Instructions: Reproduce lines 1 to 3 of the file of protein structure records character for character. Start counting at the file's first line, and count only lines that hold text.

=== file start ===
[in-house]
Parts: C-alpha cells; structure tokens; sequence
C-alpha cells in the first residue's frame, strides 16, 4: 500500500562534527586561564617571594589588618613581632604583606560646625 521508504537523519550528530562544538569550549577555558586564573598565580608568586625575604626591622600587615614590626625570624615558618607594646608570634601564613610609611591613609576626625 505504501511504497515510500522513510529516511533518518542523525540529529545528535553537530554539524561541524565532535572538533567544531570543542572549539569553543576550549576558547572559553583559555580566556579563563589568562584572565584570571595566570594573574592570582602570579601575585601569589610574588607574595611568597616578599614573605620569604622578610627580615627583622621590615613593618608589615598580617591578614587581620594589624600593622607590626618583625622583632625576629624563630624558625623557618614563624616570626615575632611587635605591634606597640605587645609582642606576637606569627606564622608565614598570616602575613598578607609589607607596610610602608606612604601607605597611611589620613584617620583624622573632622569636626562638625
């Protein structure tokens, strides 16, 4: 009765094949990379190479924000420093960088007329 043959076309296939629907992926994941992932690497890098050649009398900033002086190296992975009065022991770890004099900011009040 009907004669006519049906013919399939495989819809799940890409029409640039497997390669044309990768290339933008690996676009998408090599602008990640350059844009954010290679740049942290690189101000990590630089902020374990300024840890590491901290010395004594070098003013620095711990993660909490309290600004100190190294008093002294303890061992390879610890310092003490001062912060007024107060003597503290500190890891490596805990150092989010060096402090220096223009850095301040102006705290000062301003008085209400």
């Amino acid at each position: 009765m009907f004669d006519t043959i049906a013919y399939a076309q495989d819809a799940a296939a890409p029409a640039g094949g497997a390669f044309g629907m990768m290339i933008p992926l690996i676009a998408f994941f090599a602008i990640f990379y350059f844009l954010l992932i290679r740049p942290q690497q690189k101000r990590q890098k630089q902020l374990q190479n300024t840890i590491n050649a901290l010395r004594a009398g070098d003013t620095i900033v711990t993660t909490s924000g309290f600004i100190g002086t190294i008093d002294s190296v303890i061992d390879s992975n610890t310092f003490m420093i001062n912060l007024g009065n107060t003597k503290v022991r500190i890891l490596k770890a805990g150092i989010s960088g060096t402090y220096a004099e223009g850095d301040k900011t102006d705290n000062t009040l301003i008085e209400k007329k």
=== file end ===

[in-house]
Parts: C-alpha cells; structure tokens; sequence
C-alpha cells in the first residue's frame, strides 16, 4: 500500500562534527586561564617571594589588618613581632604583606560646625 521508504537523519550528530562544538569550549577555558586564573598565580608568586625575604626591622600587615614590626625570624615558618607594646608570634601564613610609611591613609576626625 505504501511504497515510500522513510529516511533518518542523525540529529545528535553537530554539524561541524565532535572538533567544531570543542572549539569553543576550549576558547572559553583559555580566556579563563589568562584572565584570571595566570594573574592570582602570579601575585601569589610574588607574595611568597616578599614573605620569604622578610627580615627583622621590615613593618608589615598580617591578614587581620594589624600593622607590626618583625622583632625576629624563630624558625623557618614563624616570626615575632611587635605591634606597640605587645609582642606576637606569627606564622608565614598570616602575613598578607609589607607596610610602608606612604601607605597611611589620613584617620583624622573632622569636626562638625